Tierney Sutton, Paris Sessions 2 Review
by Stamish Malcuss
Tierney Sutton is back with her follow-up to her 2014 Grammy-nominated Paris Sessions, Paris Sessions 2. While recording the original project, the nine-time Grammy Award-nominated vocalist forged indelible chemistry with classically trained Parisian guitarist-arranger Serge Merlaud. Now, husband and wife take their musical connection to even deeper levels on Paris Sessions 2. “We got married at the end of 2019, had a ceremony in Paris in October and another in L. A. at the end of December,” Sutton explained. “This turned out to be lucky timing because once COVID shut everything down, only people legally married to citizens of France or the United States could travel freely. Which we did, back and forth on empty planes.” The project was recorded during lockdown at L. A.’s Tritone Studios, with Sutton and Merlaud being joined by double bassist Kevin Axt, a member of the Tierney Sutton Band since 2005, and legendary flutist Hubert Laws, who recorded remotely from his home studio.
“Triste” starts with Sutton singing an ostinato that Merlaud and Axt soon join. Sutton sings the original lyrics with beautiful diction and control. Her singing tone is pitch accurate and rhythmically in the pocket. Merlaud’s nylon-guitar solo is superbly melodic and filled with attractive harmonic colors. The interlude features Axt and Sutton performing a slick tutti before Sutton takes a fine scatting solo. A delightfully intimate arrangement of a classic Latin jazz standard.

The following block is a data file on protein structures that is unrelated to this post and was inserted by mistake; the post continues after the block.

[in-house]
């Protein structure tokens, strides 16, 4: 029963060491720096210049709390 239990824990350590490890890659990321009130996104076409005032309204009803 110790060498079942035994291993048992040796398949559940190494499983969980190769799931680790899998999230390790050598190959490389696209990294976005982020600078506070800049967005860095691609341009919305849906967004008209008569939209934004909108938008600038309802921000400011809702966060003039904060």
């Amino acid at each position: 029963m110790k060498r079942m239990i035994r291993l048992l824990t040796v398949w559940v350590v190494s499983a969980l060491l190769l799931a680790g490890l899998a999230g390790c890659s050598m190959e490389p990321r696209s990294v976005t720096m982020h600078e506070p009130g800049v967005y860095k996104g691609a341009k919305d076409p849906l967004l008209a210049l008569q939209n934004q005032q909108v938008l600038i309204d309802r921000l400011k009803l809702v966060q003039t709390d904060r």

“You’d Be So Nice to Come Home To” again opens with Sutton singing an a Capella figure built upon by the rest of the ensemble. The arrangement features Laws’ warm flute and exciting counterpoint between various members of the ensemble. Axt eventually sets a relaxed swing feel as Sutton sings the melody with creative embellishments. Laws’ solo is fluid and fits with the relaxed guitar and bass supporting sounds and textures. Merlaud switches to an acoustic steel-strung guitar for this selection, which adds a sonic variance. Again, his solo is fluid and fits the mood of the song.
Paris Sessions 2 puts Sutton’s voice front and center with an intimate collection of thoughtfully arranged and performed songs. Sutton has always focused on creating interesting arrangements of the jazz repertoire, and in addition, her scatting is instrument-like and adds to the ensemble’s sound and energy.